On 9 September 1949, Rita Guay was scheduled to board Canadian Pacific Air Lines Flight 108, a Douglas DC-3 aircraft, at L'Ancienne-Lorette, a suburb of Quebec City, Quebec, where it made a scheduled stopover during a flight from Montreal to Baie-Comeau. On the day of the flight, Albert Guay purchased a $10,000 insurance policy on his wife, which he would attempt to collect three days later. Pitre delivered the package containing the bomb to the plane, supposedly for mail delivery, Albert secreted it in Rita's luggage, and Rita boarded the plane for the flight to Baie-Comeau, unaware of the danger.[citation needed]

The flight was delayed five minutes at takeoff; this apparently thwarted Guay's desire to have the explosion take place over the Saint Lawrence River, which would have made forensic examination of the crash impossible with the technology then available to forensic scientists. The bomb instead exploded over Cap Tourmente near Sault-au-Cochon in the Charlevoix region of Quebec, causing the plane to crash and killing Rita Guay and all of the other 22 people on board.[citation needed]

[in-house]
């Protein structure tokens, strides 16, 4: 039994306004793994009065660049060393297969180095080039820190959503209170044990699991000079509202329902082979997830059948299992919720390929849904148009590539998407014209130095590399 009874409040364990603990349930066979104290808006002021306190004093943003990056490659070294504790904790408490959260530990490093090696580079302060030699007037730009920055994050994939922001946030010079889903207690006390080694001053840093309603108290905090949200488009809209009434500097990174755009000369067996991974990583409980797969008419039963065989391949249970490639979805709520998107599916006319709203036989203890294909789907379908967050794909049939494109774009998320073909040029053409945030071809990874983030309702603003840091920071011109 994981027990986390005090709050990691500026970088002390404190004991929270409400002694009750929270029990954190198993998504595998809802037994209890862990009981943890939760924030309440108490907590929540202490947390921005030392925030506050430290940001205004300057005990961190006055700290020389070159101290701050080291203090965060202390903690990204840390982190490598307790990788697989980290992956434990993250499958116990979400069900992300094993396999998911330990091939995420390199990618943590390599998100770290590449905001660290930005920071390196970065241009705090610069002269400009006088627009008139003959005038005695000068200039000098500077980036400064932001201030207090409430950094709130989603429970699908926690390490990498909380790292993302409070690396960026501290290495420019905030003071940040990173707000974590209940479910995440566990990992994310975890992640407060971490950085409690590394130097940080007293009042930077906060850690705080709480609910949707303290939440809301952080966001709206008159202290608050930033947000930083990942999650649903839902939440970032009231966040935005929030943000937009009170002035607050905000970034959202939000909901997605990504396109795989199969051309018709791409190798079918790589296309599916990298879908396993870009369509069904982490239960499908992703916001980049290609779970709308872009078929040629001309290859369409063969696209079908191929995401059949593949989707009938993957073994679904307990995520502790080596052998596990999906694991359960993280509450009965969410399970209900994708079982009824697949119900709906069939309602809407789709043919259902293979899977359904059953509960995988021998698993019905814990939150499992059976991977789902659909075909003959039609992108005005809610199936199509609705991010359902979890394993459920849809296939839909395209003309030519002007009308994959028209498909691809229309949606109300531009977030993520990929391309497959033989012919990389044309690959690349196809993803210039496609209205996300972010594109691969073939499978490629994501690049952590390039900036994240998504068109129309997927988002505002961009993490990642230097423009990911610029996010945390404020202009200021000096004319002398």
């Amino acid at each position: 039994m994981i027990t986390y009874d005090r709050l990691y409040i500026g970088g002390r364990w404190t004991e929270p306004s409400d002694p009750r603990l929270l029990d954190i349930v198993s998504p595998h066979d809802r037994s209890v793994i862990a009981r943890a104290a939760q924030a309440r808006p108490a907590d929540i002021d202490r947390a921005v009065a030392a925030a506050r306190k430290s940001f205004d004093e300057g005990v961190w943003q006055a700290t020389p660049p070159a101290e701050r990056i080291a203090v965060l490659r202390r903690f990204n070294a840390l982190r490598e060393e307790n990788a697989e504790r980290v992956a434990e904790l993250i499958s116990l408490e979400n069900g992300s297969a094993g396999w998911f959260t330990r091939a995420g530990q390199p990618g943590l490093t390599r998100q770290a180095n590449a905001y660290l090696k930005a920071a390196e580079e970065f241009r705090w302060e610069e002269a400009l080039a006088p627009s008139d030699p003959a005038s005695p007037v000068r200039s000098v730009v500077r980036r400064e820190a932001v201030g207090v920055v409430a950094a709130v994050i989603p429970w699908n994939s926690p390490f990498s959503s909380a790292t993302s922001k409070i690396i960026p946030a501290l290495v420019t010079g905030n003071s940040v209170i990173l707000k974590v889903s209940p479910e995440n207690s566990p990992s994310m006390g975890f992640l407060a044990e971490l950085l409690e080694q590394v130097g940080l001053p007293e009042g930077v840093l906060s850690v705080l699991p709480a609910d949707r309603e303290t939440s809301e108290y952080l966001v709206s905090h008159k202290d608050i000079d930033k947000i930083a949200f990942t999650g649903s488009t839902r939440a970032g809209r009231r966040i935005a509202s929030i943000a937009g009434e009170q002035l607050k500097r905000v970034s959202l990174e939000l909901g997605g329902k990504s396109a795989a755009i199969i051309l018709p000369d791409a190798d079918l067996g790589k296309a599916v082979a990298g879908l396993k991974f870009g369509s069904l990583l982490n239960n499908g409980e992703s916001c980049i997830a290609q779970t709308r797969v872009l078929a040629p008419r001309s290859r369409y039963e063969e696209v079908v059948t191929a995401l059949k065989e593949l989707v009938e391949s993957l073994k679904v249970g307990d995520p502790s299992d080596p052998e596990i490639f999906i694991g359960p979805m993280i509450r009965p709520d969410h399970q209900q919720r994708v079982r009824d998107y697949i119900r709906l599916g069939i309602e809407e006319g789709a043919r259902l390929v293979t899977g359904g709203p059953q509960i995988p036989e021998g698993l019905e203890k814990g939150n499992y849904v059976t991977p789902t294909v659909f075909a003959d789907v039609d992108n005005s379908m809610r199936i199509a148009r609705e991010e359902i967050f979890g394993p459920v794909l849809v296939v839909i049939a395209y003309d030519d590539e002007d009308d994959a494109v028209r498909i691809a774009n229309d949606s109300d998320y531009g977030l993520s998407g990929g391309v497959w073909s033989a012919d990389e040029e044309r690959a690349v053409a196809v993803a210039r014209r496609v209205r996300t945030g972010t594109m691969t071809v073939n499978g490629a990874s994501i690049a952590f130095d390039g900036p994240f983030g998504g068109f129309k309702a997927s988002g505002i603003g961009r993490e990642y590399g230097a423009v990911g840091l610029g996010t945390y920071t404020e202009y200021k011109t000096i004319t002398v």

Arrest and trial[edit]

Guay was arrested two weeks after the crash and put on trial in February 1950; he was convicted and sentenced to death by hanging, and was executed in Montreal on 12 January 1951.

After his conviction, Guay issued a statement, claiming that Ruest and Pitre had knowingly abetted his plans; it has been speculated that Guay's motive in denouncing his accomplices was to buy time to delay his own execution, believing that he would be called to testify at their trials. As a result, Ruest was arrested on 6 June 1950, and Pitre on 14 June 1950. Ruest maintained his innocence, claiming that he thought the bomb was to be used to clear tree stumps from a field. He was tried, with Guay testifying against him, and convicted in November 1950; sentenced to death by hanging, and he was executed in Montreal on 25 July 1952.